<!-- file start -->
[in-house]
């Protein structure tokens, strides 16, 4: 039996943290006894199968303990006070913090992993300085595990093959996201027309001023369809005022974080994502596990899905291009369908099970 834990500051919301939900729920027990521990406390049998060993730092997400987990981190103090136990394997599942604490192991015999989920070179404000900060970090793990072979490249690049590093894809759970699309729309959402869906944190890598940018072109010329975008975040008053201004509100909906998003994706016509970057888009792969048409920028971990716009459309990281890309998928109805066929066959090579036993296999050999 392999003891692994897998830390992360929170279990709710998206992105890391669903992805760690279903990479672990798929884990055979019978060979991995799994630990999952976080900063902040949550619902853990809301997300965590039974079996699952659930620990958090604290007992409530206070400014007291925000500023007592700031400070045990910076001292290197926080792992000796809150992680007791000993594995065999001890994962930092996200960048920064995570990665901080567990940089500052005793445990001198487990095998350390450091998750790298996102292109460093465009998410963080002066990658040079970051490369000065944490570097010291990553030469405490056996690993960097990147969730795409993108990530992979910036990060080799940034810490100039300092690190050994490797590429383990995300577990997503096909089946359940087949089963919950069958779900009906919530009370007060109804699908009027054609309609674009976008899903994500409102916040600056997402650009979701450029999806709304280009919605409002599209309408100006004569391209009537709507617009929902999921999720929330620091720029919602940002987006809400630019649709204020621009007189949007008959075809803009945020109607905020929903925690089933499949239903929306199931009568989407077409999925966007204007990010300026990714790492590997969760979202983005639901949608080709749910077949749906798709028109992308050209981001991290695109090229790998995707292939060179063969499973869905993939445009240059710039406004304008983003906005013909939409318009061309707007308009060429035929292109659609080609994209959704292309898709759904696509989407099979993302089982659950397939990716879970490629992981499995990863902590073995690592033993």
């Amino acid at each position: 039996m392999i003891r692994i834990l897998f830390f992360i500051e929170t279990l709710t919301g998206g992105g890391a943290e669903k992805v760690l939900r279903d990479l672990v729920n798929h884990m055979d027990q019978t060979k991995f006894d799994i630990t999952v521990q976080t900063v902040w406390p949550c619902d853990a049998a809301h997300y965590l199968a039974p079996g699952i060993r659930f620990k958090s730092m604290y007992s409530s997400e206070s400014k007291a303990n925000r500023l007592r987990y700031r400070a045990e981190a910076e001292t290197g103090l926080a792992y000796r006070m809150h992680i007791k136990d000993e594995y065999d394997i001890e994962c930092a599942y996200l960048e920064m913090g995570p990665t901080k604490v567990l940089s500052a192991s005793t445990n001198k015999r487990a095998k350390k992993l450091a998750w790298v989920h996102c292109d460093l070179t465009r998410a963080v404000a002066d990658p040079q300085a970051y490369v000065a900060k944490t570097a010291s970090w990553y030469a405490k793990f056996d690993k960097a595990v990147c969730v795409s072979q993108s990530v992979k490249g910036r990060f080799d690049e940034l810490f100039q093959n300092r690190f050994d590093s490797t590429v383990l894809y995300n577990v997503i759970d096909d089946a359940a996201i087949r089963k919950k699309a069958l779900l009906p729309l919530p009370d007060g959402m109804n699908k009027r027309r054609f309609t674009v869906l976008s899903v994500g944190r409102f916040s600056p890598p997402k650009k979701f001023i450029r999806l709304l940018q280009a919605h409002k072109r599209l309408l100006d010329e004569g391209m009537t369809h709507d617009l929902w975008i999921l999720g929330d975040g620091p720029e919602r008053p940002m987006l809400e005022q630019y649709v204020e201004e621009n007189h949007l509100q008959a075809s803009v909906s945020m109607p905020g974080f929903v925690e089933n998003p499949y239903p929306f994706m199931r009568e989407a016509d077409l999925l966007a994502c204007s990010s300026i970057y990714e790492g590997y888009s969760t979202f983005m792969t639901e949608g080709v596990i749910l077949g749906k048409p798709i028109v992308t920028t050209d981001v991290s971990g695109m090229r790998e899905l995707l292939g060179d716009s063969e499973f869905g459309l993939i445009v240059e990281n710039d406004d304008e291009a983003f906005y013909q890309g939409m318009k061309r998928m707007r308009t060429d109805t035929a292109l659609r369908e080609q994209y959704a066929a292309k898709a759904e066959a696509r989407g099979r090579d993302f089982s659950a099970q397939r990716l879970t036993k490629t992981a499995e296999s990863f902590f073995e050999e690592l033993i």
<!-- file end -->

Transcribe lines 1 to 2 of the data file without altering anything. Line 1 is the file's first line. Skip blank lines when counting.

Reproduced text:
[in-house]
């Protein structure tokens, strides 16, 4: 039996943290006894199968303990006070913090992993300085595990093959996201027309001023369809005022974080994502596990899905291009369908099970 834990500051919301939900729920027990521990406390049998060993730092997400987990981190103090136990394997599942604490192991015999989920070179404000900060970090793990072979490249690049590093894809759970699309729309959402869906944190890598940018072109010329975008975040008053201004509100909906998003994706016509970057888009792969048409920028971990716009459309990281890309998928109805066929066959090579036993296999050999 392999003891692994897998830390992360929170279990709710998206992105890391669903992805760690279903990479672990798929884990055979019978060979991995799994630990999952976080900063902040949550619902853990809301997300965590039974079996699952659930620990958090604290007992409530206070400014007291925000500023007592700031400070045990910076001292290197926080792992000796809150992680007791000993594995065999001890994962930092996200960048920064995570990665901080567990940089500052005793445990001198487990095998350390450091998750790298996102292109460093465009998410963080002066990658040079970051490369000065944490570097010291990553030469405490056996690993960097990147969730795409993108990530992979910036990060080799940034810490100039300092690190050994490797590429383990995300577990997503096909089946359940087949089963919950069958779900009906919530009370007060109804699908009027054609309609674009976008899903994500409102916040600056997402650009979701450029999806709304280009919605409002599209309408100006004569391209009537709507617009929902999921999720929330620091720029919602940002987006809400630019649709204020621009007189949007008959075809803009945020109607905020929903925690089933499949239903929306199931009568989407077409999925966007204007990010300026990714790492590997969760979202983005639901949608080709749910077949749906798709028109992308050209981001991290695109090229790998995707292939060179063969499973869905993939445009240059710039406004304008983003906005013909939409318009061309707007308009060429035929292109659609080609994209959704292309898709759904696509989407099979993302089982659950397939990716879970490629992981499995990863902590073995690592033993």